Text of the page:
Alex Katz American, b. 1927


“[Katz] has always had his own direction, which has not been the direction of mainstream art in any of the last seven decades. In a Katz painting, style—the way it’s painted—is the primary element. His confident, crisply articulated technique makes us see the world the way he sees it, clear and up close, with all but the most essential details pared away.”

– Calvin Tomkins

Alex Katz is an American painter, sculptor and printmaker. Born in Brooklyn, New York on July 24, 1927, he studied in New York and in Skowhegan, Maine between 1946 and 1950. In the early 1950s he was influenced by the work of Jackson Pollock and other Abstract Expressionists, and he produced swiftly executed pictures of trees and various works based on photographs.


In the mid 1950s, working from life, Katz painted spare, brightly coloured landscapes, interiors, and figures. Soon afterward he also produced simplified images in collage. These early works emphasized the flatness of the picture plane while remaining representational, and this insistence on figuration placed him outside the contemporary avant-garde mainstream, in which abstraction and chance were key qualities. Katz developed his style in the portrait works of ordinary people from the late 1950s, such as Ada with White Dress (1958). This resolution of the demands of formalism and representation looked forward to the Pop Art of the following decade.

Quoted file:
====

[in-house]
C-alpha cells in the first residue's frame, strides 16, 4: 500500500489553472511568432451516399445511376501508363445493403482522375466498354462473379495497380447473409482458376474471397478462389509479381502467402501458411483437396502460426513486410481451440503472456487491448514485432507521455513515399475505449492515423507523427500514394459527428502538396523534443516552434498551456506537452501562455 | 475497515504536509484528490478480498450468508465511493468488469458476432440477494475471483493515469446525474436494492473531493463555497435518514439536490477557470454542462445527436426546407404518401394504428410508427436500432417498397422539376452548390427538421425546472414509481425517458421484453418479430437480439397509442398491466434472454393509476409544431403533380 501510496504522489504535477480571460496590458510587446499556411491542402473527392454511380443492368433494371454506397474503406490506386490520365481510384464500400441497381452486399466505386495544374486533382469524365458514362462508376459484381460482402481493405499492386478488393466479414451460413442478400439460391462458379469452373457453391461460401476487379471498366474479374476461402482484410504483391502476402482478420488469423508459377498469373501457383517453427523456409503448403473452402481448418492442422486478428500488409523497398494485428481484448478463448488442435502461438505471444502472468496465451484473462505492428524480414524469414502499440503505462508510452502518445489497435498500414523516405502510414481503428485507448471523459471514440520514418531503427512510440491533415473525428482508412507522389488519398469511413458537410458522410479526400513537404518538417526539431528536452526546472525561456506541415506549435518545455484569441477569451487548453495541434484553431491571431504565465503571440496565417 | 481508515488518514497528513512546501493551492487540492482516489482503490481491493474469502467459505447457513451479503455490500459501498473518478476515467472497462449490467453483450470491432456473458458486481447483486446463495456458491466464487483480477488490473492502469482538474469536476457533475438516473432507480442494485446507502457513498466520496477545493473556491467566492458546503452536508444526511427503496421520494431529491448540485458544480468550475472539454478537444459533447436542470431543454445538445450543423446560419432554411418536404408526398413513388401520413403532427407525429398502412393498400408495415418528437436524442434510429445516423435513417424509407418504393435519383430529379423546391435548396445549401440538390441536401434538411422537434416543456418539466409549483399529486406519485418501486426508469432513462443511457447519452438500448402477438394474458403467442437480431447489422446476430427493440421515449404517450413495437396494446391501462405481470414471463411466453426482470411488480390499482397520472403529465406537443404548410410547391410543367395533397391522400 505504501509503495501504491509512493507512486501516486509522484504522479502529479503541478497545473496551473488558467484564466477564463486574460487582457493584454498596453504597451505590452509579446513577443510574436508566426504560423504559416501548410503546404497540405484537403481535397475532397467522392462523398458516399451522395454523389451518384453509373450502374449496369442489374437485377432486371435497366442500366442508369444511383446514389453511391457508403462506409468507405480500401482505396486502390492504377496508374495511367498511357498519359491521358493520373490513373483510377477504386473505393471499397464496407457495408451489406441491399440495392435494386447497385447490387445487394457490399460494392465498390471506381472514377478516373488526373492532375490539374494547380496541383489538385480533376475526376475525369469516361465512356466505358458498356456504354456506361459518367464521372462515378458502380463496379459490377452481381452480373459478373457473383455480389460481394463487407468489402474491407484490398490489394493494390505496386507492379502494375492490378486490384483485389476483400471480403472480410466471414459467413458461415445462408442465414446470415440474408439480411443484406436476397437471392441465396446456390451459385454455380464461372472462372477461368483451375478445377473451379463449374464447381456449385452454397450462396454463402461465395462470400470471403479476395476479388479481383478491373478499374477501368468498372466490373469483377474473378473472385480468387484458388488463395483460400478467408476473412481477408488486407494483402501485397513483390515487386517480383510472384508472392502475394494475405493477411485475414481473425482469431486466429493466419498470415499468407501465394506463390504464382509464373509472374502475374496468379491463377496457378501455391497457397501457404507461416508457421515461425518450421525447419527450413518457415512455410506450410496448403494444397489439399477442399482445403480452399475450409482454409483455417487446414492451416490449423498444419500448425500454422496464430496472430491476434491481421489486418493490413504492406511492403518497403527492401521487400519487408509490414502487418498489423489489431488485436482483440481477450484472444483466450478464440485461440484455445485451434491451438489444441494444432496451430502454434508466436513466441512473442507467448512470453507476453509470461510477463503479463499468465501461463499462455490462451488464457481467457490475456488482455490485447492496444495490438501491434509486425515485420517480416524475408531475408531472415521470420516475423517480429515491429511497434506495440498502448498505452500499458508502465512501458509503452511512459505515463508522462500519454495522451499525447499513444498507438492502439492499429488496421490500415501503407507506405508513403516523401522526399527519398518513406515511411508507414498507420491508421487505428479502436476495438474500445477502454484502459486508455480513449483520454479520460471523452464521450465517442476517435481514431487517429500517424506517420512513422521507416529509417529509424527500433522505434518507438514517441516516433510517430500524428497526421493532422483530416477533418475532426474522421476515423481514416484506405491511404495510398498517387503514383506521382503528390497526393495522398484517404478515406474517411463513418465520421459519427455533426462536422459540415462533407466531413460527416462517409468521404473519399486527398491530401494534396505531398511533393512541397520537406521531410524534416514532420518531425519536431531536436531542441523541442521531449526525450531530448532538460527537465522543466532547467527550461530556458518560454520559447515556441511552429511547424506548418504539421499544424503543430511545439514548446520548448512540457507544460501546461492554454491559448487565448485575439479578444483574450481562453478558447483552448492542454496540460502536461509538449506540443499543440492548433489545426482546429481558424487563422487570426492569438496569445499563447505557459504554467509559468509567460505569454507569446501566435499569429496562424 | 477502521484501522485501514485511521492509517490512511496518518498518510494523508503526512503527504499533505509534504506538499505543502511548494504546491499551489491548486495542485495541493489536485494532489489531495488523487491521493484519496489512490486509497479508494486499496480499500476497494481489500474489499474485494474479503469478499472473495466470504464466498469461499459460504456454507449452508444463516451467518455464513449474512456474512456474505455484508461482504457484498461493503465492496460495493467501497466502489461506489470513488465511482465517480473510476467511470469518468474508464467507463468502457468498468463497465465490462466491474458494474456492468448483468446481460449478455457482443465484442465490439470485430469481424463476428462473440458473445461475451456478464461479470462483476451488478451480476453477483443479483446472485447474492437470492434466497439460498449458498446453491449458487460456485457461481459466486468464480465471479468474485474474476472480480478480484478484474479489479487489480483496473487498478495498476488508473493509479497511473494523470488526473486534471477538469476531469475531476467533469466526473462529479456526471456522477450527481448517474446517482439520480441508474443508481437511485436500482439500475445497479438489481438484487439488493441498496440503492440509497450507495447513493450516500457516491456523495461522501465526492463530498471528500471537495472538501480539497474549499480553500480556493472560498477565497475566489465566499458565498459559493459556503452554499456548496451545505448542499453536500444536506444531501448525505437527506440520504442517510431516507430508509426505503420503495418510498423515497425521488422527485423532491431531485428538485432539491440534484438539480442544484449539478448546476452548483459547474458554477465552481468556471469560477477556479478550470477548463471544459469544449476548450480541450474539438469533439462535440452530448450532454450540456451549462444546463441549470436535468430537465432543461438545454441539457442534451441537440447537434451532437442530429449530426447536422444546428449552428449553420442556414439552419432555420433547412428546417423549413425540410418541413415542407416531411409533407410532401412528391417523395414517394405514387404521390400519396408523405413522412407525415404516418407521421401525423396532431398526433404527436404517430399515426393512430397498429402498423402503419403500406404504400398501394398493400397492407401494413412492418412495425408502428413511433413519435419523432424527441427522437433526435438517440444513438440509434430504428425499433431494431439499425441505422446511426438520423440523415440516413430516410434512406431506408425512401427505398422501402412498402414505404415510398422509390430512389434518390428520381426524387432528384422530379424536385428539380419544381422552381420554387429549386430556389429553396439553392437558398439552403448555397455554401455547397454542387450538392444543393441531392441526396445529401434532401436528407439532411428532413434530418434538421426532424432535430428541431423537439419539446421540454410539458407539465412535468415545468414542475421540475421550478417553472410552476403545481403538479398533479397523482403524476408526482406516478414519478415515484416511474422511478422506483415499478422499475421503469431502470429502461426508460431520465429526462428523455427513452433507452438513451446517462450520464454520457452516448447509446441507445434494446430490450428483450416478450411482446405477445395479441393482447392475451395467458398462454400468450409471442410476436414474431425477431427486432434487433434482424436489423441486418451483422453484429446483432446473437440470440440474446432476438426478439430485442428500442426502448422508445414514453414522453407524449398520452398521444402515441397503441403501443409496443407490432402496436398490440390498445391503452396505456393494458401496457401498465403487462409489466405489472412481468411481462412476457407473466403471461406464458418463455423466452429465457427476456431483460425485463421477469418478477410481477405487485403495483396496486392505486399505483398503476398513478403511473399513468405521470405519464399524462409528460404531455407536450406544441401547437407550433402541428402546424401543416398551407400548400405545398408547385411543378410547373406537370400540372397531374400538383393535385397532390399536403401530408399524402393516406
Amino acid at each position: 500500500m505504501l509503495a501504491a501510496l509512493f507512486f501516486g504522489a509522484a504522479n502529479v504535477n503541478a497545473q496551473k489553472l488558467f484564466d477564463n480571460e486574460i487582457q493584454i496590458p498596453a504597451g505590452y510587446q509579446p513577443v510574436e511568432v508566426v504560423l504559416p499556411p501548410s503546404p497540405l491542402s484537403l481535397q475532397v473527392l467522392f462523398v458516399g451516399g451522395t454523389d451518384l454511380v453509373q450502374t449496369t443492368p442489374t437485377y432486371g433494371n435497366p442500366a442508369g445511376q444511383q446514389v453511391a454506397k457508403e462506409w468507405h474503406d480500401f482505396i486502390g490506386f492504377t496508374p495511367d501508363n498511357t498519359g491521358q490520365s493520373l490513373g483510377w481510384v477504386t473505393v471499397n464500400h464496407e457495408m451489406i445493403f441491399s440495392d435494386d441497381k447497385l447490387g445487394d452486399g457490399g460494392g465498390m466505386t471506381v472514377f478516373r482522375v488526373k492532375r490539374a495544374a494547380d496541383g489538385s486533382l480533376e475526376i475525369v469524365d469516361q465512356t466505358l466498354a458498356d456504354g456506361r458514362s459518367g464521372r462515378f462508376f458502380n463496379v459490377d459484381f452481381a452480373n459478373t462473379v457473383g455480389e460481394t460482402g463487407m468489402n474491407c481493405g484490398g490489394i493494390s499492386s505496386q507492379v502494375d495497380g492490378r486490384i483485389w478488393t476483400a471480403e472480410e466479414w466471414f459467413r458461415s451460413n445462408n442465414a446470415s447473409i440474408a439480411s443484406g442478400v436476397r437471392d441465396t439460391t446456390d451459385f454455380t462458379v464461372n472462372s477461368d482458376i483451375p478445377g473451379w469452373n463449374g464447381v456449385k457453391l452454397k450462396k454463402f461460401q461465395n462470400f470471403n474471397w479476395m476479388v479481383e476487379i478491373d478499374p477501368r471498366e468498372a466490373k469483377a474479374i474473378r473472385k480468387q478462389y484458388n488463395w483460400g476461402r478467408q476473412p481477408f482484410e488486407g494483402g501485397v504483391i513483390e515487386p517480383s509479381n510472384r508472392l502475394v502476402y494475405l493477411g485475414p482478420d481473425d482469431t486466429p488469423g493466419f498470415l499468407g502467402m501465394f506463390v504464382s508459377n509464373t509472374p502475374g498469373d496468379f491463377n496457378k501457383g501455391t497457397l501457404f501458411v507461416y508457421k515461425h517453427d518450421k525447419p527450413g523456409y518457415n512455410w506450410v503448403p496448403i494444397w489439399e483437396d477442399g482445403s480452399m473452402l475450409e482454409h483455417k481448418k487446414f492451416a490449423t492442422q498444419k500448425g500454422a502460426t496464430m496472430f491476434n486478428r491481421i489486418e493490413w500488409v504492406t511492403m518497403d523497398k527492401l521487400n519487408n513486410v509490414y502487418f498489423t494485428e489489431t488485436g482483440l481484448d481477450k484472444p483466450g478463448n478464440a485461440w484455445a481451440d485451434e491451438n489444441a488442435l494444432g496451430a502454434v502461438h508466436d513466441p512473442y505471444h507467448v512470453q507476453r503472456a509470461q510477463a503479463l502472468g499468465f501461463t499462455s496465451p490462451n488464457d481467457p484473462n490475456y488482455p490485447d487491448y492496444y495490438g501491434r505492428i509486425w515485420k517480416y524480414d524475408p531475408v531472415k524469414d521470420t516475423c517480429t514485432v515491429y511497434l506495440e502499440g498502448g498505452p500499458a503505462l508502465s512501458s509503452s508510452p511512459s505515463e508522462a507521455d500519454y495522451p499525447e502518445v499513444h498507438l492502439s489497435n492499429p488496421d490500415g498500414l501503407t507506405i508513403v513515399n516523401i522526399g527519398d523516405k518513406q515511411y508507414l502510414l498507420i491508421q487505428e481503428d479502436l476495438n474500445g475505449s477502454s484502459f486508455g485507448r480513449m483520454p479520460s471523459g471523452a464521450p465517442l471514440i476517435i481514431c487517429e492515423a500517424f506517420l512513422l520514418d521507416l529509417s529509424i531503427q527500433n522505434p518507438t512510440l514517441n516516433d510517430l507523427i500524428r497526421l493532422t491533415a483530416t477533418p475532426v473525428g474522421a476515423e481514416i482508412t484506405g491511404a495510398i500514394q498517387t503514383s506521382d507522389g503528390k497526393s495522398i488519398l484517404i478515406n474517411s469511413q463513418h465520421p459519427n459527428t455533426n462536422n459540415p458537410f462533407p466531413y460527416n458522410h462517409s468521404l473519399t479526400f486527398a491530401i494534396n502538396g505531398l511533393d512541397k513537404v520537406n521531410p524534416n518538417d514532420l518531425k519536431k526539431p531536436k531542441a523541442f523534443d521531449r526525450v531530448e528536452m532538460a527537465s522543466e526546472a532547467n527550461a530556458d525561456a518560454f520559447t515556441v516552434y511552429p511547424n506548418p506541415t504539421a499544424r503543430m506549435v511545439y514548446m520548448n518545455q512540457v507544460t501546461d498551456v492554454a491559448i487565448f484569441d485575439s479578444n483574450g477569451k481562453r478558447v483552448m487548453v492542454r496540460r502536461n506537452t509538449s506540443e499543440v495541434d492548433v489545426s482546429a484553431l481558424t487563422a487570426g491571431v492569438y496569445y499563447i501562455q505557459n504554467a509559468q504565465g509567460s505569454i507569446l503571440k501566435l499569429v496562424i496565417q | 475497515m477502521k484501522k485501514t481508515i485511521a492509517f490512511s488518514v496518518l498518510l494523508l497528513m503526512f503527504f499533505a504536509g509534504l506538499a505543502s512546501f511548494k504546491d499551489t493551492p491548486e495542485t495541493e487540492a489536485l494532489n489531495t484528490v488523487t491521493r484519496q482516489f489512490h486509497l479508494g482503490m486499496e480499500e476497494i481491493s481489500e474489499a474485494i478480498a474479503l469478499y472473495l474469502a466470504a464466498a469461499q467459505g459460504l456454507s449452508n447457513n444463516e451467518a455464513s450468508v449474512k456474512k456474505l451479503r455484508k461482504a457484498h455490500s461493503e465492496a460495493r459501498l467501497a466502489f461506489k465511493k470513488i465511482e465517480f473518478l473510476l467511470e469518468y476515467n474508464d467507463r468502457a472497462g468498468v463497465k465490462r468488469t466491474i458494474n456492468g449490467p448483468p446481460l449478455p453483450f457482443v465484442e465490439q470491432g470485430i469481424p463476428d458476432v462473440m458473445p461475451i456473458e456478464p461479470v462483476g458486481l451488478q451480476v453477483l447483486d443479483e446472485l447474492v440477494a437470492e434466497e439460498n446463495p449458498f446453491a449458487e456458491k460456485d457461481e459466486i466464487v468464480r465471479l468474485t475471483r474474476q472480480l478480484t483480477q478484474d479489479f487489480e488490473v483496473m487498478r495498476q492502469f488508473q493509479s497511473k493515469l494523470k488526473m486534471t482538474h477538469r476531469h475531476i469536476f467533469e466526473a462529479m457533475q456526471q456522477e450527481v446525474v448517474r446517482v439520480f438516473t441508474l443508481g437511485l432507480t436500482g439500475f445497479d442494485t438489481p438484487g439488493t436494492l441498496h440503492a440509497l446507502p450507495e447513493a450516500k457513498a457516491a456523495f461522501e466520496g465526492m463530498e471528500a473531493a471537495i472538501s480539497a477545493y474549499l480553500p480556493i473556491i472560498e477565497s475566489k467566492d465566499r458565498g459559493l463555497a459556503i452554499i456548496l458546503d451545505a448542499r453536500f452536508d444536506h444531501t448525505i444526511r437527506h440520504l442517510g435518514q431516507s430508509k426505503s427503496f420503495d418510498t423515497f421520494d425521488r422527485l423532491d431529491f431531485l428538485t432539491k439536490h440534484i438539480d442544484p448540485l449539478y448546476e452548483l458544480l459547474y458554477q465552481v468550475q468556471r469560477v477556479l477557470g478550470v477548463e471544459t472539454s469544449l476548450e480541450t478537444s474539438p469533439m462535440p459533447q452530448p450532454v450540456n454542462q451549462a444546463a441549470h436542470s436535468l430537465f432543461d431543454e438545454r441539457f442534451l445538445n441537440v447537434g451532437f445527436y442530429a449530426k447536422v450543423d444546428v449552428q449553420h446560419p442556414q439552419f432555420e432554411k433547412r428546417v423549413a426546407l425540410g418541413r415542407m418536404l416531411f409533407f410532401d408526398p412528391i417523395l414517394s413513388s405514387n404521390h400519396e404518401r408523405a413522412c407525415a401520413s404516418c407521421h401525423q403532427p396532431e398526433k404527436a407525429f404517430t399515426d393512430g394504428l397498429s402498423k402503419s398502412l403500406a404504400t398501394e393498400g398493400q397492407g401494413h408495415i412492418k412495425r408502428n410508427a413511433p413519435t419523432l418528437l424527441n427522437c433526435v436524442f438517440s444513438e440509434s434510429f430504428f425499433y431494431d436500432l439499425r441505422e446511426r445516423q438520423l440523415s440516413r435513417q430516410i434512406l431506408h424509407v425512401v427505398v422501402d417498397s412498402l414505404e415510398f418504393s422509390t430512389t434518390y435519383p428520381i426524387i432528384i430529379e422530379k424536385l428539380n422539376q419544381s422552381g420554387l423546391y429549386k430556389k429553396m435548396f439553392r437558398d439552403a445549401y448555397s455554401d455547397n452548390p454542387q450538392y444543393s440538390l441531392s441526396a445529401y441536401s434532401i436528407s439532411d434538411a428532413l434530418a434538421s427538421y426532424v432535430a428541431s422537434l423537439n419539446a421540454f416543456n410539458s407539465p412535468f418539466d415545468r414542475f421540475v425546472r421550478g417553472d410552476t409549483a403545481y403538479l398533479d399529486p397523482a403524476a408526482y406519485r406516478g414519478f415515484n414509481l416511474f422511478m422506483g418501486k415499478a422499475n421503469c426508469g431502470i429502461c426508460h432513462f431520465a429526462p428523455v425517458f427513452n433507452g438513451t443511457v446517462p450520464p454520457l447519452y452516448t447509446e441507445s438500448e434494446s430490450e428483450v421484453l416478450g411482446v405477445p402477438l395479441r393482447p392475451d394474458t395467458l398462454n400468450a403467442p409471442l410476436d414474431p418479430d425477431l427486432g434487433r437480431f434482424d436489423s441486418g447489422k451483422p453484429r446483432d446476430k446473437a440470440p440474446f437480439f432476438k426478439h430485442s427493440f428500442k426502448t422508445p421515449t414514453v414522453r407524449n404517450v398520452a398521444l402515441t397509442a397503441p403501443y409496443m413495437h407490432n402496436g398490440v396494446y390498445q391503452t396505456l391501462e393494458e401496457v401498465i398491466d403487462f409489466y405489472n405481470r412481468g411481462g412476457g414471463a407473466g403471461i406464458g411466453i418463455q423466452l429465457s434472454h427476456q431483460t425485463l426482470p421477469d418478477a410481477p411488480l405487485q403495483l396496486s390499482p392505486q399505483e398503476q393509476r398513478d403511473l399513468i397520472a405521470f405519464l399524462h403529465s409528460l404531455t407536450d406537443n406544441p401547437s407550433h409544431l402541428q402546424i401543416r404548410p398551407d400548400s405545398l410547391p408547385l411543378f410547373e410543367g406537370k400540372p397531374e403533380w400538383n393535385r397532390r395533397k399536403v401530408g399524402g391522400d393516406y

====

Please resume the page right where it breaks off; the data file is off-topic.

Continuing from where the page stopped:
In the 1960s, Katz’s works became more realistic and were executed in a smoother, more impersonal style, as in Frank and Sheyla Lima (1965). While concentrating on figures in interiors and in urban environments, Katz also painted a number of landscape and flower pieces such as White Petunia (1968). After experimenting with the technique in the late 1950s, from the mid 1960s he made a number of free-standing cut-out figure works painted on wood or aluminium, such as Rudy and Edwin (1968). Similarly, after early forays in the 1950s, Katz concentrated more on printmaking in the 1960s, making very simplified lithographs and screenprints, such as Row Boat (1966). After the 1960s he continued producing similar figure paintings, such as Night (1976), as well as prints. Katz achieved great public prominence in the 1980s, and among the works of that decade were a number of multi-panel paintings such as Pas de deux (1983).


Katz’s works are held in the permanent collections of the Art Institute of Chicago, MoMA, the Centre Georges Pompidou, the Detroit Institute of Art, The Tate Gallery, The Brooklyn Museum, Museo Rufino Tamayo, The Guggenheim Bilbao, The Metropolitan Museum of Art, The Whitney Museum, The National Gallery of Art, and the Smithsonian Institute, as well as many private collections.

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